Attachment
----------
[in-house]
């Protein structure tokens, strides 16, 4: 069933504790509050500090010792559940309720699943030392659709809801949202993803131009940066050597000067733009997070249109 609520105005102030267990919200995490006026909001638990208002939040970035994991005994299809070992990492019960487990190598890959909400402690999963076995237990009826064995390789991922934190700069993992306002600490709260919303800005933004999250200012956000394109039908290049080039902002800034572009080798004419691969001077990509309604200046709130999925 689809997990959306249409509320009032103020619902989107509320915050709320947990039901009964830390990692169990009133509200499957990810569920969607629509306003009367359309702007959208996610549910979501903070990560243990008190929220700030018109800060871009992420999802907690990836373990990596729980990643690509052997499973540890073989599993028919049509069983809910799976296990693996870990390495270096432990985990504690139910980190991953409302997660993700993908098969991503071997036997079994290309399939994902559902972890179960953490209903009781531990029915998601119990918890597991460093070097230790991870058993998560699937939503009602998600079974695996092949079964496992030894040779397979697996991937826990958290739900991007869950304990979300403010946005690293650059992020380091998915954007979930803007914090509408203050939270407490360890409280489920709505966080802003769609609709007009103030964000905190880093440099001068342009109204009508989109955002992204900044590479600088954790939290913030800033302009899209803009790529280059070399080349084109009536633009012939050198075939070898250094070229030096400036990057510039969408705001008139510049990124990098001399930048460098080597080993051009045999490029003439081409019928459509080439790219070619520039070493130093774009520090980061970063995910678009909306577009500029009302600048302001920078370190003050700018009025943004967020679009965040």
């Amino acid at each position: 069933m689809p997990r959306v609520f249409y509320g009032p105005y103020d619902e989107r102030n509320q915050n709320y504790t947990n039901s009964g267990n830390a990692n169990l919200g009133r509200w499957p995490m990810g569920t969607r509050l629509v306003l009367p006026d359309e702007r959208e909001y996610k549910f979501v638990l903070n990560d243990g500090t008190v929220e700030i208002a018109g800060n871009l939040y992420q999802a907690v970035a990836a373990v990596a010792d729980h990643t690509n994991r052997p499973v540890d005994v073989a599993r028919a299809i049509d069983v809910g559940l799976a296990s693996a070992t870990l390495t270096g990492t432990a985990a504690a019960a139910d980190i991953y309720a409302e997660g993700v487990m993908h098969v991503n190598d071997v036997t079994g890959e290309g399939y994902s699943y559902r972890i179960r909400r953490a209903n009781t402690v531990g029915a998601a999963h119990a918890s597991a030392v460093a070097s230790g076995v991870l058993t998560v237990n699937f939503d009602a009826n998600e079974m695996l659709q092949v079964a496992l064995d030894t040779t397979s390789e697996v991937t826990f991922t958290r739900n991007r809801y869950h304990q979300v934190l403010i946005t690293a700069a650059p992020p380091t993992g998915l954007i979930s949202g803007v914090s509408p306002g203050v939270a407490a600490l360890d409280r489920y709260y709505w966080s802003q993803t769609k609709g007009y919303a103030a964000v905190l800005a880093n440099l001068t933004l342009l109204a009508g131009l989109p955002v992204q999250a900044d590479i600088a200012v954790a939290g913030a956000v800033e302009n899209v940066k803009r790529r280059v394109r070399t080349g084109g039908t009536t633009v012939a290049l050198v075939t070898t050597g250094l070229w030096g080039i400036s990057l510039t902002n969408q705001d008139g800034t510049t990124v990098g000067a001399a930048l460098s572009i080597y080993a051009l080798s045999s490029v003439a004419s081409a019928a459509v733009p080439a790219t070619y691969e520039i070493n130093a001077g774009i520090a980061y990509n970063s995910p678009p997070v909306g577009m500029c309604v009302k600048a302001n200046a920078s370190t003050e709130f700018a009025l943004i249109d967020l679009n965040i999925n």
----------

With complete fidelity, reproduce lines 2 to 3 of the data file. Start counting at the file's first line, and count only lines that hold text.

């Protein structure tokens, strides 16, 4: 069933504790509050500090010792559940309720699943030392659709809801949202993803131009940066050597000067733009997070249109 609520105005102030267990919200995490006026909001638990208002939040970035994991005994299809070992990492019960487990190598890959909400402690999963076995237990009826064995390789991922934190700069993992306002600490709260919303800005933004999250200012956000394109039908290049080039902002800034572009080798004419691969001077990509309604200046709130999925 689809997990959306249409509320009032103020619902989107509320915050709320947990039901009964830390990692169990009133509200499957990810569920969607629509306003009367359309702007959208996610549910979501903070990560243990008190929220700030018109800060871009992420999802907690990836373990990596729980990643690509052997499973540890073989599993028919049509069983809910799976296990693996870990390495270096432990985990504690139910980190991953409302997660993700993908098969991503071997036997079994290309399939994902559902972890179960953490209903009781531990029915998601119990918890597991460093070097230790991870058993998560699937939503009602998600079974695996092949079964496992030894040779397979697996991937826990958290739900991007869950304990979300403010946005690293650059992020380091998915954007979930803007914090509408203050939270407490360890409280489920709505966080802003769609609709007009103030964000905190880093440099001068342009109204009508989109955002992204900044590479600088954790939290913030800033302009899209803009790529280059070399080349084109009536633009012939050198075939070898250094070229030096400036990057510039969408705001008139510049990124990098001399930048460098080597080993051009045999490029003439081409019928459509080439790219070619520039070493130093774009520090980061970063995910678009909306577009500029009302600048302001920078370190003050700018009025943004967020679009965040």
């Amino acid at each position: 069933m689809p997990r959306v609520f249409y509320g009032p105005y103020d619902e989107r102030n509320q915050n709320y504790t947990n039901s009964g267990n830390a990692n169990l919200g009133r509200w499957p995490m990810g569920t969607r509050l629509v306003l009367p006026d359309e702007r959208e909001y996610k549910f979501v638990l903070n990560d243990g500090t008190v929220e700030i208002a018109g800060n871009l939040y992420q999802a907690v970035a990836a373990v990596a010792d729980h990643t690509n994991r052997p499973v540890d005994v073989a599993r028919a299809i049509d069983v809910g559940l799976a296990s693996a070992t870990l390495t270096g990492t432990a985990a504690a019960a139910d980190i991953y309720a409302e997660g993700v487990m993908h098969v991503n190598d071997v036997t079994g890959e290309g399939y994902s699943y559902r972890i179960r909400r953490a209903n009781t402690v531990g029915a998601a999963h119990a918890s597991a030392v460093a070097s230790g076995v991870l058993t998560v237990n699937f939503d009602a009826n998600e079974m695996l659709q092949v079964a496992l064995d030894t040779t397979s390789e697996v991937t826990f991922t958290r739900n991007r809801y869950h304990q979300v934190l403010i946005t690293a700069a650059p992020p380091t993992g998915l954007i979930s949202g803007v914090s509408p306002g203050v939270a407490a600490l360890d409280r489920y709260y709505w966080s802003q993803t769609k609709g007009y919303a103030a964000v905190l800005a880093n440099l001068t933004l342009l109204a009508g131009l989109p955002v992204q999250a900044d590479i600088a200012v954790a939290g913030a956000v800033e302009n899209v940066k803009r790529r280059v394109r070399t080349g084109g039908t009536t633009v012939a290049l050198v075939t070898t050597g250094l070229w030096g080039i400036s990057l510039t902002n969408q705001d008139g800034t510049t990124v990098g000067a001399a930048l460098s572009i080597y080993a051009l080798s045999s490029v003439a004419s081409a019928a459509v733009p080439a790219t070619y691969e520039i070493n130093a001077g774009i520090a980061y990509n970063s995910p678009p997070v909306g577009m500029c309604v009302k600048a302001n200046a920078s370190t003050e709130f700018a009025l943004i249109d967020l679009n965040i999925n």